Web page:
Europe 1849: Fall of the Last Roman Republic
The formation of the new Roman Republic and expulsion of the Pope had been an affront to the Catholic powers of Europe. While Austria invaded the new Republic from the north, the French, despite their own recent republican revolution, landed troops in the south and laid siege to Rome. Eventually the Roman defenses gave way and their leader, the already famous revolutionary Giuseppe Garibaldi, was forced to flee through the enemy lines to San Marino and then abroad with his small army of Italian patriots.
31 May–6 Jun 1849 German National Assembly moves to Stuttgart▲
In an attempt to escape suppression by Kingdom of Prussia, German National Assembly fled the Free City of Frankfurt and moved to Stuttgart, Kingdom of Wurttemberg, establishing what would dismissively be known as the Rumpfparlament ('rump parliament')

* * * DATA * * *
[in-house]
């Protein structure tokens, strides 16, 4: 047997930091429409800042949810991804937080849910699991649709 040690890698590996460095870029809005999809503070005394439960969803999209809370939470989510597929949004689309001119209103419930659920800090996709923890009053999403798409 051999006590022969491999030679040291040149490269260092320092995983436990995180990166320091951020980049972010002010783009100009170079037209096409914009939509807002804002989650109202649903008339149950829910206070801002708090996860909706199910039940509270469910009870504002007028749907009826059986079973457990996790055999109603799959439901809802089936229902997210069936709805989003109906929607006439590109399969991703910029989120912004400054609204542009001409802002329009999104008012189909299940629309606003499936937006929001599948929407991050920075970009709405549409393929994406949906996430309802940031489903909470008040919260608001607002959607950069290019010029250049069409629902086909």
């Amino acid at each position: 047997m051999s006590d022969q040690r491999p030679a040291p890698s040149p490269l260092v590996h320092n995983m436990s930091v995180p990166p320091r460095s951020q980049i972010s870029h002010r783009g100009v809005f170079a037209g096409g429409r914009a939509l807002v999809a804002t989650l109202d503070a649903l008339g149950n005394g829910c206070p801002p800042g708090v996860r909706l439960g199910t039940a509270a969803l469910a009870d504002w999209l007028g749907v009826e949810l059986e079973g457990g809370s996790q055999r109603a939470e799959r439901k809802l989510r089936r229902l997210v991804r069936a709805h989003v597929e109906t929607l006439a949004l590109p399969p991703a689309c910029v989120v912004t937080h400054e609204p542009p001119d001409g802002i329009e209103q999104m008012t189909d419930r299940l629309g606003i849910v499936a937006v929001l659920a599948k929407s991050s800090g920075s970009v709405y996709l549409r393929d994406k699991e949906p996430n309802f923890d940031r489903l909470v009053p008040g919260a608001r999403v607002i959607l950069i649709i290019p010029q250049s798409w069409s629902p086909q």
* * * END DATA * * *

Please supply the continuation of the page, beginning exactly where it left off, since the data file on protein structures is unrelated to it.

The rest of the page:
18 Jun 1849 German National Assembly dissolved▲
The Army of Kingdom of Wurttemberg occupied the parliamentary chamber of the rump German National Assembly in Stuttgart, expelling the deputies. Unable to relocate, the National Assembly was dissolved.
3 Jul 1849 French enter Rome▲
Forces of the French Republic entered Rome, effectively ending Roman Republic and restoring Holy See's temporal power. However, some 4000 defending Italian troops led by Giuseppe Garibaldi had already withdrawn in a bid to escape north.